Collaboration covering Acucela’s early-stage AMD therapy is worth up to $258 million.
Acucela and Otsuka Pharmaceutical are joining forces to develop Acucela’s Phase I drug for age-related macular degeneration (AMD) and Otsuka’s Phase III treatment for dry eye. Otsuka will initially pay $5 million for the AMD compound plus an additional amount upfront in relation to the dry eye collaboration.
Acucela could earn $258 million in success-based fees for its AMD therapy, ACU-4429, as well as milestones related to Otsuka’s Rebamipide ophthalmic suspension for dry eye.
Otsuka shall be responsible for all clinical development and commercialization expenses for Rebamipide. The companies will partner on development efforts, with Acucela heading the regulatory strategy in the U.S. Upon regulatory approval of Rebamipide, the parties may negotiate the terms under which Acucela may copromote Rebamipide with Otsuka in the U.S. Otsuka will pay Acucela a royalty on sales of Rebamipide. During the course of development, the companies will negotiate on a possible development strategy outside of the U.S., according to Ryo Kubota, M.D., Ph.D., CEO of Acucela.
With regard to ACU-4429 in dry AMD, Otsuka will fund development activities through to Phase II testing. The firms will then equally share development costs. Otsuka will provide Acucela with a loan facility to enable it to fund its share of clinical investigation.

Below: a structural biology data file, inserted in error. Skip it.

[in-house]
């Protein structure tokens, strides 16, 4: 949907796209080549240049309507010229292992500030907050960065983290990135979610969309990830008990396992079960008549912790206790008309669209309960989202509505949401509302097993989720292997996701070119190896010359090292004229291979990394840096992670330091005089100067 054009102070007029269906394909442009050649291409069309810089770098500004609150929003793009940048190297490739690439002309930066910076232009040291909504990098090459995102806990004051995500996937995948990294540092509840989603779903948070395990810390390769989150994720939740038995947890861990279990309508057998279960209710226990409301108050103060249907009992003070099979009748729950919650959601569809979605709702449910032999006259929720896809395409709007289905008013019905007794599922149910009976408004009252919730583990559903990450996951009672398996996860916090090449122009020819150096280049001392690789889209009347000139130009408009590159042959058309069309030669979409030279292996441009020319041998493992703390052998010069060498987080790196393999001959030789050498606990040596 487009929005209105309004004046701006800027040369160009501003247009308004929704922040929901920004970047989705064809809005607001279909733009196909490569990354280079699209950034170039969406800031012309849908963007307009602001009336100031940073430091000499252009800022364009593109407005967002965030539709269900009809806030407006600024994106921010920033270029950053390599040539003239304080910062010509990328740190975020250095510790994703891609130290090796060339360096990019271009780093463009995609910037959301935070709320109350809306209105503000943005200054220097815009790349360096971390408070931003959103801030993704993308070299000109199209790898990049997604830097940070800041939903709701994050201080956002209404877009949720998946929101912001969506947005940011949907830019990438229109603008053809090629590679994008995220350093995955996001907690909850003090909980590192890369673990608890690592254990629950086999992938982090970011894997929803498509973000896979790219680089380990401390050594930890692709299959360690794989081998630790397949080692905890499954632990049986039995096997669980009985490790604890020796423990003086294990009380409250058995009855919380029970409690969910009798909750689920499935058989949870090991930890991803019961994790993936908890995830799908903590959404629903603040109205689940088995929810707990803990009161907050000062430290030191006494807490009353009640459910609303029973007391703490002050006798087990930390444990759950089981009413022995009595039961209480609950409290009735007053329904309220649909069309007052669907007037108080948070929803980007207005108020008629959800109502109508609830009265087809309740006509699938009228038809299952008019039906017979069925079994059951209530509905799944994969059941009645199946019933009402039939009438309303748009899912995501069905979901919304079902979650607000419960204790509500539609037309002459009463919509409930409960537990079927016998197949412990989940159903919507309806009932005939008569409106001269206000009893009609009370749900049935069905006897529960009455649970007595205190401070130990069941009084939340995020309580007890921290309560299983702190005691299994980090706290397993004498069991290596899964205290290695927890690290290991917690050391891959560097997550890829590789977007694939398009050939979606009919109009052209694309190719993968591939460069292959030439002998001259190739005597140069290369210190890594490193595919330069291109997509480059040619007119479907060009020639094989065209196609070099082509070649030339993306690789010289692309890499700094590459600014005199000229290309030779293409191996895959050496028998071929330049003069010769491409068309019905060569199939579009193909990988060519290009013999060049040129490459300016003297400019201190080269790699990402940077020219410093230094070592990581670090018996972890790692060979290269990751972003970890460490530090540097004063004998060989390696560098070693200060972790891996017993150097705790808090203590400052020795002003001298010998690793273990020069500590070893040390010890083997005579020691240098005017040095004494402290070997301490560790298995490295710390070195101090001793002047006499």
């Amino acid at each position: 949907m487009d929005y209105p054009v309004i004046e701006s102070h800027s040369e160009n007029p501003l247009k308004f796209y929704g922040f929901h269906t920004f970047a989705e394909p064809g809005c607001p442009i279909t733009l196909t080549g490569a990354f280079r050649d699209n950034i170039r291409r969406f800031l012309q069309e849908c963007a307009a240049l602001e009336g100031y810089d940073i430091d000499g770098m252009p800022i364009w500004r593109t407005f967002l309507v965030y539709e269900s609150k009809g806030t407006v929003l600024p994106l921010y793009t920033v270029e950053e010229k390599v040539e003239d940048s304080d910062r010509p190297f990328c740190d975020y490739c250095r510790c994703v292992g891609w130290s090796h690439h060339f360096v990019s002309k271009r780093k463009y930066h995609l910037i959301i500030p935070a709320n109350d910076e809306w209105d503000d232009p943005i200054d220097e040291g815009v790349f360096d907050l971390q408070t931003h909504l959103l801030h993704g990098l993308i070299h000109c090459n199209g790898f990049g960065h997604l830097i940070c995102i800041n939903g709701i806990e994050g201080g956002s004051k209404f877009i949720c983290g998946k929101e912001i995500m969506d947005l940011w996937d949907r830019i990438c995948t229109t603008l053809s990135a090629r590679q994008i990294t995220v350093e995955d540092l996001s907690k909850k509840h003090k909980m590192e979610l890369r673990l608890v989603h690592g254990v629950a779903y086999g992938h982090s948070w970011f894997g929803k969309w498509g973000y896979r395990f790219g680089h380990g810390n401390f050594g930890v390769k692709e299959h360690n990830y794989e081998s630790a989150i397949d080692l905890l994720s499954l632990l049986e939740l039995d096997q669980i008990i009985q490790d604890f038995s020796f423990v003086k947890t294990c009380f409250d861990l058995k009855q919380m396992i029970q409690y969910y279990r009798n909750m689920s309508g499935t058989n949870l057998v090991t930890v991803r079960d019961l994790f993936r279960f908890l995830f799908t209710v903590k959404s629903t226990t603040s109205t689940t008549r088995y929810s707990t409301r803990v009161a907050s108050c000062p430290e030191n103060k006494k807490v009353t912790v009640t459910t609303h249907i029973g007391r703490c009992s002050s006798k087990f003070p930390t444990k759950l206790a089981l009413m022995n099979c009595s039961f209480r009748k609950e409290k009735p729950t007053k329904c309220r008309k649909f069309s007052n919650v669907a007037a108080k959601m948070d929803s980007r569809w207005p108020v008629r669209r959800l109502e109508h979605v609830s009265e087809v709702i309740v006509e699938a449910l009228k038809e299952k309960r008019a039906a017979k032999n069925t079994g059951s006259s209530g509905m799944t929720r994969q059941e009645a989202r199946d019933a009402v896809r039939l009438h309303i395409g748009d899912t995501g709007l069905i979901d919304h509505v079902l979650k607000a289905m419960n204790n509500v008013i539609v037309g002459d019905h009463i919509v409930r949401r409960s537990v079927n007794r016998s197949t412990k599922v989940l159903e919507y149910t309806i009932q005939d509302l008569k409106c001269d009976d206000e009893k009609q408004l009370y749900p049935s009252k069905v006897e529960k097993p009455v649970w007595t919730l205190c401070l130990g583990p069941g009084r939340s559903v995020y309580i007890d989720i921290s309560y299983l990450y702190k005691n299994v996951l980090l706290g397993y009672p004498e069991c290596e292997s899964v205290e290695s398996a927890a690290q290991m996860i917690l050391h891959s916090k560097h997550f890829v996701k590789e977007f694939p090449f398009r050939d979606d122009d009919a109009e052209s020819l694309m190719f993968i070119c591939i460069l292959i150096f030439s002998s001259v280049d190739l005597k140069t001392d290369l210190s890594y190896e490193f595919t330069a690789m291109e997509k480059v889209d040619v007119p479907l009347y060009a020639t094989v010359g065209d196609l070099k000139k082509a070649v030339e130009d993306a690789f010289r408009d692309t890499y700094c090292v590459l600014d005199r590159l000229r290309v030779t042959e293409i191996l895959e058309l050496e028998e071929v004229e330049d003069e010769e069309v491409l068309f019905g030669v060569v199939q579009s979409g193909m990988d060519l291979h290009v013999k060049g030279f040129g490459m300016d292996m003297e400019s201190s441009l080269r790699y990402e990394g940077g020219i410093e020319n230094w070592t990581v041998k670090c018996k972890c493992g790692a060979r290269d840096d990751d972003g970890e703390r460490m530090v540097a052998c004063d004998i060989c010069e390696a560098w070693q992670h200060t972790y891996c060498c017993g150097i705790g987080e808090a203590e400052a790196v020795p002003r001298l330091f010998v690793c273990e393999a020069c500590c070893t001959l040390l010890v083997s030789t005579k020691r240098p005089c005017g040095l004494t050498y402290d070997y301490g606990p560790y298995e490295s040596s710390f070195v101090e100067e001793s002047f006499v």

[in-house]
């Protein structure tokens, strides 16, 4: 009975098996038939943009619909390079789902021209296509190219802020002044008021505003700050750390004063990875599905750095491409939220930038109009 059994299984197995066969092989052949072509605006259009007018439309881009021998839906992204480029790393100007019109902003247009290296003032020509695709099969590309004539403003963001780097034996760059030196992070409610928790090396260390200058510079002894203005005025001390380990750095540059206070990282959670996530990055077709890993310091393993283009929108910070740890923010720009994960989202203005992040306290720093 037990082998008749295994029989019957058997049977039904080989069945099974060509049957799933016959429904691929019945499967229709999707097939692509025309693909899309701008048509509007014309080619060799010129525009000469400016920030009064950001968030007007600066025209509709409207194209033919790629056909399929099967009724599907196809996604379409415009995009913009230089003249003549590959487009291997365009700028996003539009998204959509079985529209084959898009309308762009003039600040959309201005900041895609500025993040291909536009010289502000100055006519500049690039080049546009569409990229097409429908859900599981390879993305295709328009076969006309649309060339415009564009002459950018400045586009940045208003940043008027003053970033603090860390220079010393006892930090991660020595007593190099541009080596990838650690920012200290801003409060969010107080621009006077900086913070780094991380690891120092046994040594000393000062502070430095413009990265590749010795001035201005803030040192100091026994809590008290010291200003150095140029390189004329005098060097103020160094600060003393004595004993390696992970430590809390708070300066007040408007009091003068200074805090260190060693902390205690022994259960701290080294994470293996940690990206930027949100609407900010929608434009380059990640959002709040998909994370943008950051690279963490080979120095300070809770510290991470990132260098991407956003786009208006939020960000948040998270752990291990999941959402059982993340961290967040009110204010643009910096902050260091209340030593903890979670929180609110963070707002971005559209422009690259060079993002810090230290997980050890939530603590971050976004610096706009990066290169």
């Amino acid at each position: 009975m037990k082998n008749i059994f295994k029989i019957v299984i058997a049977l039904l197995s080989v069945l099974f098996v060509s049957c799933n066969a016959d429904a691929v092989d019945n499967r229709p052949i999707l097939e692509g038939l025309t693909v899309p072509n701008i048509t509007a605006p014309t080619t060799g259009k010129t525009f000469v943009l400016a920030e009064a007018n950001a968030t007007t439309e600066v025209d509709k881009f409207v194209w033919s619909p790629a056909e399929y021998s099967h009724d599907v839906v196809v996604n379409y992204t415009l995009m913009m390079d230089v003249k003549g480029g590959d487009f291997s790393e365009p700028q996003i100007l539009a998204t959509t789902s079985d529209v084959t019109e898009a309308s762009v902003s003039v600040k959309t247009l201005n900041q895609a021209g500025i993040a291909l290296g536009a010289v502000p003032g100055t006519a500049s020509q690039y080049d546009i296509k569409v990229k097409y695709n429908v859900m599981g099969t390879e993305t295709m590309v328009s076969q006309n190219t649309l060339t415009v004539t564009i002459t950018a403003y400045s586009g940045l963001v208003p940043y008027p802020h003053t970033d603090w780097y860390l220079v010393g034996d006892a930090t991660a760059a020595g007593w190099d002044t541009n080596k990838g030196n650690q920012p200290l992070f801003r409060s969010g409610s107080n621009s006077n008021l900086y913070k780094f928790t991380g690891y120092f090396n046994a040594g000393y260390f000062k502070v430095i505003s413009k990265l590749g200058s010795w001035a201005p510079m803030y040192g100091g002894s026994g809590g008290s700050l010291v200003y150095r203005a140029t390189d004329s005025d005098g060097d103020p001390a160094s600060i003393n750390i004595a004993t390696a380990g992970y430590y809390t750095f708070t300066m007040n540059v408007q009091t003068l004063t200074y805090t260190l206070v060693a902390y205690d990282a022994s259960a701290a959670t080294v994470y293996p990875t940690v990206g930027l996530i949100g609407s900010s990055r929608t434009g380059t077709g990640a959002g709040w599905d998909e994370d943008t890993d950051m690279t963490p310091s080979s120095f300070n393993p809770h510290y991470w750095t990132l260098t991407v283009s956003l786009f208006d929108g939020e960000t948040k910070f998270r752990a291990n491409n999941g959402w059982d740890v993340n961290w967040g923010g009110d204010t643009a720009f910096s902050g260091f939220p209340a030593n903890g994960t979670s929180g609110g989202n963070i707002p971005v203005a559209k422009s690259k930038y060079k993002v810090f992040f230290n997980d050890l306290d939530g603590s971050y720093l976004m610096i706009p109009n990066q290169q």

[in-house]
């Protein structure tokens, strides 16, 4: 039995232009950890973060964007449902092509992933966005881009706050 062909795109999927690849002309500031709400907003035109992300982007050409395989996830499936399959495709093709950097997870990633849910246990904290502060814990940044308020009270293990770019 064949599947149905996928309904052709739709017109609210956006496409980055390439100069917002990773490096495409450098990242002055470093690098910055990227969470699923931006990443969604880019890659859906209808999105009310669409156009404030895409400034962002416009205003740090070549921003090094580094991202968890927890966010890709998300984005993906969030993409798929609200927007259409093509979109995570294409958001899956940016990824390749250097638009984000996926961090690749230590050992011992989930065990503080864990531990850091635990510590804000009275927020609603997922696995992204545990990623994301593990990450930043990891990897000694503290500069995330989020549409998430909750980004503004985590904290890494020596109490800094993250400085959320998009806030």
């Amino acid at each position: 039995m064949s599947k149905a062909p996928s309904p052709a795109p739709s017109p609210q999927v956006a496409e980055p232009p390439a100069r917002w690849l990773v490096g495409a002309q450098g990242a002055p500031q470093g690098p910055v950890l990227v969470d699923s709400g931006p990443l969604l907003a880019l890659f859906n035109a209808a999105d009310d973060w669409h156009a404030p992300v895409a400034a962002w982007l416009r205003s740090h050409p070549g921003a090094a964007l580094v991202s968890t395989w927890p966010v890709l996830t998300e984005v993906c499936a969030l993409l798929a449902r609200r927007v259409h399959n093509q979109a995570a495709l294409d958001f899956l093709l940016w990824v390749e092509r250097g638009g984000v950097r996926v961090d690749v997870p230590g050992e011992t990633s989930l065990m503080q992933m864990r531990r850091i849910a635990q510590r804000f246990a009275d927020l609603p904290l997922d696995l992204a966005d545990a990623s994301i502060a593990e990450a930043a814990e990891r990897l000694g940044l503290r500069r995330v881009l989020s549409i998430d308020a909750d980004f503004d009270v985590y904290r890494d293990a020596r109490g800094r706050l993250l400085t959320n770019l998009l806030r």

Dr. Kubota says that Acucela will conduct Phase I trials and expects to begin a Phase II study by 2009. He anticipates that the drug could complete clinical development by 2014.
The companies will also work together to advance ACU-4429 in dry AMD as well as other potential indications in North America. Acucela retains all rights to ACU-4429 in Europe, and Otsuka owns the exclusive development and commercialization rights to the product in Asia and selected markets in the rest of the world.
Upon commercialization of ACU-4429, the parties may copromote the product in North America and equally share all expenses and profits from sales of the product in this region.
“Otsuka is an ideal partner for Acucela, as we believe that their strong international presence and commercialization expertise will enable us to maximize the productdevelopment opportunity that lies ahead of us for ACU-4429,” notes Ryo Kubota, M.D., Ph.D., CEO of Acucela.
ACU-4429 is small molecule nonretinoid visual cycle modulator. The compound is expected to slow the regeneration of 11-cis-retinal in the retina and has shown beneficial effect in preclinical models of retinal degeneration by stopping the accumulation of retinoid-related toxic byproducts including A2E, according to the companies. A2E is known for its toxicity to retinal cells and activates complement factor, which is also believed to play a significant role in the pathogenesis of AMD.